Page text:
Beans are generally excluded from most peoples’ Paleo diet due to their high concentration of phytates, an anti-nutrient. Beans defend themselves from predators like us using phytates, which help to protect the bean from digestion. In order to do that, it often causes problems in those trying to eat it, including inflammation. Phytates also bind to nutrients such as calcium, magnesium, and zinc and prevent them from being absorbed by the body. As a result, a diet that is high in phytates and low in these nutrients can cause nutrient deficiencies.
Sprouting or soaking beans before cooking them can get rid of some of the phytates, but not all of them, and it is not enough to completely counteract the effect that they tend to have when eaten.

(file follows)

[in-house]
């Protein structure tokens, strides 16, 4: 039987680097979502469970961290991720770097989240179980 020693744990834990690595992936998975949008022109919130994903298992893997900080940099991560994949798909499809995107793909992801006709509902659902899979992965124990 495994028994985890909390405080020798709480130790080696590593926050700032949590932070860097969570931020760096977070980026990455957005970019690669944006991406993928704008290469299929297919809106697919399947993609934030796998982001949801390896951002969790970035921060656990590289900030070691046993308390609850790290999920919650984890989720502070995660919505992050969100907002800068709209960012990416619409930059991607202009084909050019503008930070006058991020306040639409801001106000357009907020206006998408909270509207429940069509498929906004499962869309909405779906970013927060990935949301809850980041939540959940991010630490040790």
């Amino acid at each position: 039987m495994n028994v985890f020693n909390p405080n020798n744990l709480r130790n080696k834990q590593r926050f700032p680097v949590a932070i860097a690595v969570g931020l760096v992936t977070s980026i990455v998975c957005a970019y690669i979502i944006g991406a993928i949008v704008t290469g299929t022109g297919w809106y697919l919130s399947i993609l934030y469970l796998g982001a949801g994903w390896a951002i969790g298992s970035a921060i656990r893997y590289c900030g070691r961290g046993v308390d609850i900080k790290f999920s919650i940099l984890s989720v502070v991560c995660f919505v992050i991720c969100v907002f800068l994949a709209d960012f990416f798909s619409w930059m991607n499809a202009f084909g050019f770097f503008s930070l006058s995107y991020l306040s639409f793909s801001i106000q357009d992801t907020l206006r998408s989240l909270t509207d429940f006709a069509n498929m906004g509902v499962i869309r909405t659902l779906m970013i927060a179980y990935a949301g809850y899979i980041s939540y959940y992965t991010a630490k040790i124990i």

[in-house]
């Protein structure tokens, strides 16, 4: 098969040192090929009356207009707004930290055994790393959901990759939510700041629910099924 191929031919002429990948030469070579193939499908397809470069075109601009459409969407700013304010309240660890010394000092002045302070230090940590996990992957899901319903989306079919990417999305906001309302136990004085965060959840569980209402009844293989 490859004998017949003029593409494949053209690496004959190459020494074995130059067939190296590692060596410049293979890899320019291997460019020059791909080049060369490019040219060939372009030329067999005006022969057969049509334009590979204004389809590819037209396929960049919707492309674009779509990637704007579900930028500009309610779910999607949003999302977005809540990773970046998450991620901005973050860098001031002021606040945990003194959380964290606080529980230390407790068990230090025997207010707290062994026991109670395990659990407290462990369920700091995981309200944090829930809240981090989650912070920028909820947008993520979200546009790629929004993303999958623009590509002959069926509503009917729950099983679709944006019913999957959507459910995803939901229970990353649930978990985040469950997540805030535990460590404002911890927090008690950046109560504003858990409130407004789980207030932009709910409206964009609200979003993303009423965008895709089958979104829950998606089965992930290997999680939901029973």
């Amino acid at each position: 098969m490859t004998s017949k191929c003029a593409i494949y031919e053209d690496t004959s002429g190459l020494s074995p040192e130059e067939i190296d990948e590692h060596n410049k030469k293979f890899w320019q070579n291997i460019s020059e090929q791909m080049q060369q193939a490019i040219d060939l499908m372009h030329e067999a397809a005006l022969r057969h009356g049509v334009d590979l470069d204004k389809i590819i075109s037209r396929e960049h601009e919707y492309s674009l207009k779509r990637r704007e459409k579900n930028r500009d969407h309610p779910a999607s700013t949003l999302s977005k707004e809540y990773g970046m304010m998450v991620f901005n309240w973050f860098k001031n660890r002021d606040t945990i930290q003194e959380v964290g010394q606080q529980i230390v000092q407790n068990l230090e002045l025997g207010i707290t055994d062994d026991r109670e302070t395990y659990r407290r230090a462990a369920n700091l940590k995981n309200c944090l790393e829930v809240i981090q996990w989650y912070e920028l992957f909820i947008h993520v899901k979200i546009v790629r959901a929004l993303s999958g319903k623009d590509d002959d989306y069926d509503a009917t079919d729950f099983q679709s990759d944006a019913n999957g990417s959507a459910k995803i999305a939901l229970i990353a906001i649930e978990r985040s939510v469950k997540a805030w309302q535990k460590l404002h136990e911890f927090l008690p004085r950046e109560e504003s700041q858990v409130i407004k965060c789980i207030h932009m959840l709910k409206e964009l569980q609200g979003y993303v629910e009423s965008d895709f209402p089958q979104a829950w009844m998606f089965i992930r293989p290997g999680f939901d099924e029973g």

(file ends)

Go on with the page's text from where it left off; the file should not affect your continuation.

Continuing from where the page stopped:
Paleo and Carbohydrates
Aside from phytates, beans are also very high in carbohydrates. For those trying to stick to more of a low-carb diet, we advise staying away from beans.
The Paleo Debate
Chris Kresser appeared on an episode of Dr. Oz and touted his version of Paleo to the world, which included beans and legumes. He explains his point of view on legumes in this article. After airing, Dr. Loren Cordain, author of The Paleo Diet followed up Kresser’s advice with even more information on beans and legumes in this article. Mark Sisson also has a post in which he discusses the pros and cons of legumes.